For the 1983 season, Henderson and Kloosterman ranked second as drivers, while AMC was third among the Production Manufacturers.
1984 ProRally seriesEdit
There were two AMC Eagle SX/4 entries in the 1984 Press-on-Regardless rally with Gene Henderson and Mike VanLoo's car finishing in third place. At the next event, the Oregon Trail rally in Beaverton, Oregon, also had two AMC Eagles with the SX/4 driven by Gene Henderson and Doug Foster finishing in tenth position.
1985 ProRally seriesEdit
The team of Daniel and Betty-Ann Gilliland took their SX/4 to tenth place, while Bob Lyle and Dan Way in an AMC Eagle finished 37th in the Susquehannock Trail rally held in Wellsboro, Pennsylvania. The Gillilands then went on to finish in seventh place, one of two AMC Eagles that were entered in the Dodge ProRally event in Battle Creek, Michigan. In the next event, the Sunriser 400 Forest rally in Chillicothe, Ohio, where the Gilliland's finished in eighth place.
1986 ProRally seriesEdit
The opening event of 1986, the Tulip 200 Forest rally, had four AMC Eagles racing, with Daniel and Betty-Ann Gilliland driving their SX/4 to fifth place overall, while Dave Sampson and Mike Puffenberger finished in 33rd. The Susquehannock Trail rally included three AMC Eagles, with Wayne and Karl Scheible finishing 32nd overall, while Bob Lyle and Dan Way completed the race in 43rd, both running in the Production Class. The Dave Sampson and Mike Puffenberger team drove their SX/4 to 34th finish in the Sunriser 400 Forest rally.
1988 ProRally seriesEdit
The Susquehannock Trail rally in 1988 saw Bob Lyle and Art Mendolia in their AMC Eagle finish in 29th place overall.
The AMC Eagle "was arguably a decade ahead of its time." It was a passenger car that "pioneered the crossover SUV" category. Introduced in late 1979 for the 1980 model year, it "was unlike anything on the market" and in the 2000s "the somewhat traditional SUV has given way to the 'crossover utility vehicle' ... the market has become saturated with these new crossovers that provide a car-like driving experience with the security of a little more ground clearance and all-wheel drive" making the AMC Eagle "about 30 years ahead of the curve."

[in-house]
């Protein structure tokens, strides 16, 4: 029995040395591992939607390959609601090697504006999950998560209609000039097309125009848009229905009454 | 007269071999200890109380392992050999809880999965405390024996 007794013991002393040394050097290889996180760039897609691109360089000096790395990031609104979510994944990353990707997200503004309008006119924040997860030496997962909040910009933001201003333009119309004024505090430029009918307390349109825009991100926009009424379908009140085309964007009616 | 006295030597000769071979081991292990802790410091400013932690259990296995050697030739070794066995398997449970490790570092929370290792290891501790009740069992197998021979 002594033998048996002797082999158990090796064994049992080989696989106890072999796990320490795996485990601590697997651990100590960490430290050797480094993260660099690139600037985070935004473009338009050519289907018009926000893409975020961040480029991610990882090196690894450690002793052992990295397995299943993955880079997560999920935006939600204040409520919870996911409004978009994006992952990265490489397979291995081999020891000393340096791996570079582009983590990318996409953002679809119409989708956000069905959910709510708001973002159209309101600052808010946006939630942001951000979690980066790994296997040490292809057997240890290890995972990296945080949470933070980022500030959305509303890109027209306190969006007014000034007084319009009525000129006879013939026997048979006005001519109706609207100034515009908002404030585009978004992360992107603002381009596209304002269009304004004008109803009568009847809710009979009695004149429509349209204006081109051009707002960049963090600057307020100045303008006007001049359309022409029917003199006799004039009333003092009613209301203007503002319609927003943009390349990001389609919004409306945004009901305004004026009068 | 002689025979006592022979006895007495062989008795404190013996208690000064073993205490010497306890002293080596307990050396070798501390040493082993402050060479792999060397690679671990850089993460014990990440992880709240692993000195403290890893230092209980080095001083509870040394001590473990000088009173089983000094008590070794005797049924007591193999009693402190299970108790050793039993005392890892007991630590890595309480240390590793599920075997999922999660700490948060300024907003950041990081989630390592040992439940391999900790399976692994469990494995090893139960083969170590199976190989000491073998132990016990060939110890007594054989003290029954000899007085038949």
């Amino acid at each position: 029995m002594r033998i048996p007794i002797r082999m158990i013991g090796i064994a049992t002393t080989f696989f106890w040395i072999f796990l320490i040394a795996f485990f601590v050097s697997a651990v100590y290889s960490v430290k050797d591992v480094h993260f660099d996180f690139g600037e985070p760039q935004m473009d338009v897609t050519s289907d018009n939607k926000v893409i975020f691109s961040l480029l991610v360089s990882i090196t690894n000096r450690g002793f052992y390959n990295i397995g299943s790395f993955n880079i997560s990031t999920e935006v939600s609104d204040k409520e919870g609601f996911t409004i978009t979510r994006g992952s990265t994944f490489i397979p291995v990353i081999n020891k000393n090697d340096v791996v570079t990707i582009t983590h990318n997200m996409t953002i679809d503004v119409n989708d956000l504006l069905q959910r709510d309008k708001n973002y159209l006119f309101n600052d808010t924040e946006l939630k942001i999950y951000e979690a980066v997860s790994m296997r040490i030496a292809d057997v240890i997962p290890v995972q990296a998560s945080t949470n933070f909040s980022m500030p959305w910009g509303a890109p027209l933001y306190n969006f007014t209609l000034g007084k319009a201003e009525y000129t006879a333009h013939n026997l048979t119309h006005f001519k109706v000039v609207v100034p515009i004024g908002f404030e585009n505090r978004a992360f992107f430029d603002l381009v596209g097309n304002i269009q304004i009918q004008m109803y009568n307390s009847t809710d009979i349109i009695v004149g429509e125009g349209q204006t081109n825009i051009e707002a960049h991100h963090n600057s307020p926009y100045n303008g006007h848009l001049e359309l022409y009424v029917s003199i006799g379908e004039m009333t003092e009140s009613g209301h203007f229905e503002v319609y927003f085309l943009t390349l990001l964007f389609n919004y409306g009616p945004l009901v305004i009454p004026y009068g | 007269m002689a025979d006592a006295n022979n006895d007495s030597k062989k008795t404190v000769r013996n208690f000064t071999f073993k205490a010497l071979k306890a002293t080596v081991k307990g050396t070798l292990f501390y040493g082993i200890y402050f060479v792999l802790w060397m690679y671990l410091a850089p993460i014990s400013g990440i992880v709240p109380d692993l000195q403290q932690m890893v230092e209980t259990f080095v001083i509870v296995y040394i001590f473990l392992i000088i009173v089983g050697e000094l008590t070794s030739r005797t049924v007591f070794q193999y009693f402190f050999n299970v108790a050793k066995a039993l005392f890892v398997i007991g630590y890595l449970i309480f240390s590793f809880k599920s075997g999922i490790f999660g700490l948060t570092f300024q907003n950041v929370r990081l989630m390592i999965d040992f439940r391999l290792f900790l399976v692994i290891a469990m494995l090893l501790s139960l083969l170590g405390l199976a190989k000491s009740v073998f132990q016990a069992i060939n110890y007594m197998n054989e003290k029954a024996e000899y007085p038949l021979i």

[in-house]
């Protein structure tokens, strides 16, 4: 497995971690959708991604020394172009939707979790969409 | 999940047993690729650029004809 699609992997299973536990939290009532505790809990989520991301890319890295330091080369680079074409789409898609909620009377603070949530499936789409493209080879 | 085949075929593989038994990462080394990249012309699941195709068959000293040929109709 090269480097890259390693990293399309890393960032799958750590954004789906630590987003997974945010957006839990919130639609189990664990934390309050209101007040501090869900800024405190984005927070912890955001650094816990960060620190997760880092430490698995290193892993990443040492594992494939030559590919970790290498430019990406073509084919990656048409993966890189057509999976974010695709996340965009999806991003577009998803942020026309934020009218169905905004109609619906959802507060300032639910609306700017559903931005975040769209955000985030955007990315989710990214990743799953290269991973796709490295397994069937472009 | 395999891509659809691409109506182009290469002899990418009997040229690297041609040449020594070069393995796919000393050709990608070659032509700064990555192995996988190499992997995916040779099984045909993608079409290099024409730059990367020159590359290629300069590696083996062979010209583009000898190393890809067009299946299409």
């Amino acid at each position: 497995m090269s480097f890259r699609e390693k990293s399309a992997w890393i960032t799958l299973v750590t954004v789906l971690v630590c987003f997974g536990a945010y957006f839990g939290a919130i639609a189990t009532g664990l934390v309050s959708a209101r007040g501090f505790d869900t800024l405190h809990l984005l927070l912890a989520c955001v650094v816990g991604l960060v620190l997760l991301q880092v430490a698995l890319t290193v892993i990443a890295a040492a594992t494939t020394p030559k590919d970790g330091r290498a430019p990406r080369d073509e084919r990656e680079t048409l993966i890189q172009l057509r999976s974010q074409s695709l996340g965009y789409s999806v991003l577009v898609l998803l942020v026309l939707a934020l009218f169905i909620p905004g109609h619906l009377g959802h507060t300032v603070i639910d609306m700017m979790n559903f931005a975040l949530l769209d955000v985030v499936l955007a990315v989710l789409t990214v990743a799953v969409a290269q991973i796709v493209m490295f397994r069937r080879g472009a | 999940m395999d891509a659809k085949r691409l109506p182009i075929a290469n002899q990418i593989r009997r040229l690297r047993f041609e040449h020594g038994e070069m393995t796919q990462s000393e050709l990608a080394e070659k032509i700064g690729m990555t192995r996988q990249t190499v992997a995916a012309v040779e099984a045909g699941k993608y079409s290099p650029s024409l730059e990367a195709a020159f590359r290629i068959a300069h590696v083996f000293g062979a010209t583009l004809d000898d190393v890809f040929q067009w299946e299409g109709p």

The Eagle had character and survival skills and gained a loyal following. They were a precursor to today's crossover models and the "vehicles worked well and sold well." Total production was 197,449 units in one generation.
After buying out AMC, Chrysler gained the lucrative Jeep operation, but it was also "saddled with a largely unsuccessful assortment of cars AMC was bringing in from French affiliate and part owner" Renault. The new Jeep-Eagle division included a combination of the Renault-based vehicles, the imported Eagle Medallion and the North American built Eagle Premier, as well as re-trimmed Japanese Mitsubishi models: Eagle Summit, Eagle Summit Wagon, Eagle Talon, Eagle 2000GTX (Canada only), and Eagle Vista (Canada only). A Chrysler-designed vehicle, the Eagle Vision, was added in 1993.
After the AMC-based 4-wheel-drive Eagle wagon was dropped, Chrysler and Eagle officials were busy figuring out which type of vehicles would be best for the new division. The four-wheel-drive sporty Eagle concept would continue in spirit by offering all-wheel-drive optionally on the Mitsubishi-based 1990–98 Eagle Talon, the Canadian-market 1989–91 Eagle Vista wagon, and 1992–96 Eagle Summit Wagon. However, the "Eagle car lineup for '90 differed significantly from the one that bowed in 1987, on the heels of Chrysler's buyout of AMC."
The brand included vehicles from different companies with various characteristics that included economy, sportiness, and luxury. Due to poor marketing, sales never met expectations. Chrysler discontinued the Eagle brand after the 1998 model year.
Surviving cars "look like the 'early man' version of a CUV, sort of a missing link of the car world." As used cars, the AMC Eagles were "not intended for heavy-duty boulder bashing" and established a reputation as unique 4-wheel-drive passenger cars "with proven AMC bodyshells and running gear". AMC Eagles are collected for purposes of nostalgia, status, pleasure, investment as well as function. They also have the distinction of being "a historically significant car."
The Eagle shares many parts and components with other Jeep and AMC models. There are many active AMC car clubs and specialized vendors for service and reproduction parts. While surviving Eagles are no longer depreciating, they do not seem to be appreciating rapidly – except for the 1981–82 Sundancer convertible.
Eagles that were built into SCCA Pro Rally cars have also been offered to collectors, such as a version powered by the 390 cu in (6.4 L) AMC V8 engine. Well maintained examples from high-profile owners (such as Phoebe Hearst, William Randolph Hearst's granddaughter) have also been sold. Very rarely do well taken care of Sundancer convertible versions, that run as well as they look, come up for sale.